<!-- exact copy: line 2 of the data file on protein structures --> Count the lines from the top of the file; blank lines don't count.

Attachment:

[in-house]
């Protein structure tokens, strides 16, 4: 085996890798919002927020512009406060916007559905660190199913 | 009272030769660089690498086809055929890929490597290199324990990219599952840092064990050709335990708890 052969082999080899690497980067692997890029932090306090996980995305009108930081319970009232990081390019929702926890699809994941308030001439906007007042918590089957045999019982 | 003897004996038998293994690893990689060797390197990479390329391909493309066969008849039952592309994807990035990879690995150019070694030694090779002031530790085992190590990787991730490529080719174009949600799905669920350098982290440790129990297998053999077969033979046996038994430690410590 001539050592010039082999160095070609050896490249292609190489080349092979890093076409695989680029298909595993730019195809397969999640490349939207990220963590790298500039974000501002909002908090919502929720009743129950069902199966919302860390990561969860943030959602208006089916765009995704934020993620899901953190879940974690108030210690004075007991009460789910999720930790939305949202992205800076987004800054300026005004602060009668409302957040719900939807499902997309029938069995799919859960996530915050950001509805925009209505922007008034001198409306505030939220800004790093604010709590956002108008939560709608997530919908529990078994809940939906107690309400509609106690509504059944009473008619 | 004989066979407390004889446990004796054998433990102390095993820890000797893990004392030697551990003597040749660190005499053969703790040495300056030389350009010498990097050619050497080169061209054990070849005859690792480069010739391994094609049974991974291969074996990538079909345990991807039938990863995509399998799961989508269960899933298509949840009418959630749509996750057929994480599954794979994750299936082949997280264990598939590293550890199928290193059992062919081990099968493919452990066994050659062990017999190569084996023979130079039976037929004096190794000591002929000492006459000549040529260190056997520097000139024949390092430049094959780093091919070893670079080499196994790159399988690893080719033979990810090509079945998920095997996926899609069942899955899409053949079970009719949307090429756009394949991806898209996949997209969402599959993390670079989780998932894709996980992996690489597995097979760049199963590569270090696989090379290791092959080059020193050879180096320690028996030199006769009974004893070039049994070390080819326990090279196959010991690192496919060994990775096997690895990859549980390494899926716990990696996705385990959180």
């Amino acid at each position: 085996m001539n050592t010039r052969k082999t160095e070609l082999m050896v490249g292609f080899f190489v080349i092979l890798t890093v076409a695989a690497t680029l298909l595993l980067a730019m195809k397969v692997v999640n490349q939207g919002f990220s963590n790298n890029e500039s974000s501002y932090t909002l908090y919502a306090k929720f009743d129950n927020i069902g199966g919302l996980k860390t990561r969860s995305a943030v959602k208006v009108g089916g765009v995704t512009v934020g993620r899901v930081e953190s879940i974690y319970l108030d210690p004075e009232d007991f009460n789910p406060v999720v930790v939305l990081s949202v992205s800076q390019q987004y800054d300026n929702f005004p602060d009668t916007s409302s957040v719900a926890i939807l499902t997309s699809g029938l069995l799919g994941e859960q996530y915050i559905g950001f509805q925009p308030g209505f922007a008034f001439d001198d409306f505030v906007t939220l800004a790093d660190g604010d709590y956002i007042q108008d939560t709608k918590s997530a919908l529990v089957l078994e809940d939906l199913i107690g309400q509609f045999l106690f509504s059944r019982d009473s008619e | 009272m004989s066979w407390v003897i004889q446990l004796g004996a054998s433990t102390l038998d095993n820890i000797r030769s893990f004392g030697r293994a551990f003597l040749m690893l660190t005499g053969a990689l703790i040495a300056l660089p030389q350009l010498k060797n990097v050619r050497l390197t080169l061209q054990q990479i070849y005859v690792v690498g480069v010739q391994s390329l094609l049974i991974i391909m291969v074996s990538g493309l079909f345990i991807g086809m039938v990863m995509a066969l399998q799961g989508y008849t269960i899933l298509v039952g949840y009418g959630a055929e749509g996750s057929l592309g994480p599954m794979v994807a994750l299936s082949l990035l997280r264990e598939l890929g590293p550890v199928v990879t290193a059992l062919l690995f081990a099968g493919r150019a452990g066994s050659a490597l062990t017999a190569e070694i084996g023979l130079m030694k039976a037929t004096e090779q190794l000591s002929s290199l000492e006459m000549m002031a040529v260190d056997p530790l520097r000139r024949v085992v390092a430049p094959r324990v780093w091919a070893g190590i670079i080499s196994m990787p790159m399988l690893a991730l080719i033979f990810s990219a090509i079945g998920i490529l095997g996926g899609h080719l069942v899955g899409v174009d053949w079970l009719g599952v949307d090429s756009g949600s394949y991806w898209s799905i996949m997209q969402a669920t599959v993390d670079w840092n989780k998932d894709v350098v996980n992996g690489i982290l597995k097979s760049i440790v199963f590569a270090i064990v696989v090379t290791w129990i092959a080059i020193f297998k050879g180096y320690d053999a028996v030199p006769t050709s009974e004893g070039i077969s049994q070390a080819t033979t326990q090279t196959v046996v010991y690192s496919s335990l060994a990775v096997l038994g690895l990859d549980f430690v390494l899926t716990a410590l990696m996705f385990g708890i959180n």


């Protein structure tokens, strides 16, 4: 085996890798919002927020512009406060916007559905660190199913 | 009272030769660089690498086809055929890929490597290199324990990219599952840092064990050709335990708890 052969082999080899690497980067692997890029932090306090996980995305009108930081319970009232990081390019929702926890699809994941308030001439906007007042918590089957045999019982 | 003897004996038998293994690893990689060797390197990479390329391909493309066969008849039952592309994807990035990879690995150019070694030694090779002031530790085992190590990787991730490529080719174009949600799905669920350098982290440790129990297998053999077969033979046996038994430690410590 001539050592010039082999160095070609050896490249292609190489080349092979890093076409695989680029298909595993730019195809397969999640490349939207990220963590790298500039974000501002909002908090919502929720009743129950069902199966919302860390990561969860943030959602208006089916765009995704934020993620899901953190879940974690108030210690004075007991009460789910999720930790939305949202992205800076987004800054300026005004602060009668409302957040719900939807499902997309029938069995799919859960996530915050950001509805925009209505922007008034001198409306505030939220800004790093604010709590956002108008939560709608997530919908529990078994809940939906107690309400509609106690509504059944009473008619 | 004989066979407390004889446990004796054998433990102390095993820890000797893990004392030697551990003597040749660190005499053969703790040495300056030389350009010498990097050619050497080169061209054990070849005859690792480069010739391994094609049974991974291969074996990538079909345990991807039938990863995509399998799961989508269960899933298509949840009418959630749509996750057929994480599954794979994750299936082949997280264990598939590293550890199928290193059992062919081990099968493919452990066994050659062990017999190569084996023979130079039976037929004096190794000591002929000492006459000549040529260190056997520097000139024949390092430049094959780093091919070893670079080499196994790159399988690893080719033979990810090509079945998920095997996926899609069942899955899409053949079970009719949307090429756009394949991806898209996949997209969402599959993390670079989780998932894709996980992996690489597995097979760049199963590569270090696989090379290791092959080059020193050879180096320690028996030199006769009974004893070039049994070390080819326990090279196959010991690192496919060994990775096997690895990859549980390494899926716990990696996705385990959180």